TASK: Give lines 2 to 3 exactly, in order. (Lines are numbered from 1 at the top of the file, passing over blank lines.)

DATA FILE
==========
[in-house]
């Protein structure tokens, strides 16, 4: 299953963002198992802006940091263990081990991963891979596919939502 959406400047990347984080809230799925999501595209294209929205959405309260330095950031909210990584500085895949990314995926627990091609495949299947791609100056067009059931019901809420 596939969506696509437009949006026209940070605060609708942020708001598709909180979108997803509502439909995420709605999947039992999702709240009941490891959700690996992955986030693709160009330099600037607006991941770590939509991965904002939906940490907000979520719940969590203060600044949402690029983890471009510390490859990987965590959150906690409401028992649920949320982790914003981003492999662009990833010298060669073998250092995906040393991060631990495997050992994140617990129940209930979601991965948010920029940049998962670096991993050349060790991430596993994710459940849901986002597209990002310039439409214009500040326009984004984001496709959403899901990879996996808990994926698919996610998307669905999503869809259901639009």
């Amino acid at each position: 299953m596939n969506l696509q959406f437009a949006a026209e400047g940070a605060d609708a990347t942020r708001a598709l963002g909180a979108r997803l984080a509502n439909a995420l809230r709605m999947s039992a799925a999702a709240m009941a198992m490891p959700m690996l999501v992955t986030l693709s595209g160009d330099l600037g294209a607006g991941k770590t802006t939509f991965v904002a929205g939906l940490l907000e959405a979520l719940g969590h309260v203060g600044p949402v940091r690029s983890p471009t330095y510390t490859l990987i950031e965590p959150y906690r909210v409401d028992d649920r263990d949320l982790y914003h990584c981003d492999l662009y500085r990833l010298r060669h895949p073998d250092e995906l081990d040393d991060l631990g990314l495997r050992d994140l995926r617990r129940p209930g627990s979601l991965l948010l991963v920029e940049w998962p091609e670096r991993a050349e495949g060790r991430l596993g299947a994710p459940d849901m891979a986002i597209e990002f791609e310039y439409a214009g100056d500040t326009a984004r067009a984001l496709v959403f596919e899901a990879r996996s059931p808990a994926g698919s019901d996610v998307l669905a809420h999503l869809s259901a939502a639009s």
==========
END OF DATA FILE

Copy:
């Protein structure tokens, strides 16, 4: 299953963002198992802006940091263990081990991963891979596919939502 959406400047990347984080809230799925999501595209294209929205959405309260330095950031909210990584500085895949990314995926627990091609495949299947791609100056067009059931019901809420 596939969506696509437009949006026209940070605060609708942020708001598709909180979108997803509502439909995420709605999947039992999702709240009941490891959700690996992955986030693709160009330099600037607006991941770590939509991965904002939906940490907000979520719940969590203060600044949402690029983890471009510390490859990987965590959150906690409401028992649920949320982790914003981003492999662009990833010298060669073998250092995906040393991060631990495997050992994140617990129940209930979601991965948010920029940049998962670096991993050349060790991430596993994710459940849901986002597209990002310039439409214009500040326009984004984001496709959403899901990879996996808990994926698919996610998307669905999503869809259901639009």
């Amino acid at each position: 299953m596939n969506l696509q959406f437009a949006a026209e400047g940070a605060d609708a990347t942020r708001a598709l963002g909180a979108r997803l984080a509502n439909a995420l809230r709605m999947s039992a799925a999702a709240m009941a198992m490891p959700m690996l999501v992955t986030l693709s595209g160009d330099l600037g294209a607006g991941k770590t802006t939509f991965v904002a929205g939906l940490l907000e959405a979520l719940g969590h309260v203060g600044p949402v940091r690029s983890p471009t330095y510390t490859l990987i950031e965590p959150y906690r909210v409401d028992d649920r263990d949320l982790y914003h990584c981003d492999l662009y500085r990833l010298r060669h895949p073998d250092e995906l081990d040393d991060l631990g990314l495997r050992d994140l995926r617990r129940p209930g627990s979601l991965l948010l991963v920029e940049w998962p091609e670096r991993a050349e495949g060790r991430l596993g299947a994710p459940d849901m891979a986002i597209e990002f791609e310039y439409a214009g100056d500040t326009a984004r067009a984001l496709v959403f596919e899901a990879r996996s059931p808990a994926g698919s019901d996610v998307l669905a809420h999503l869809s259901a939502a639009s």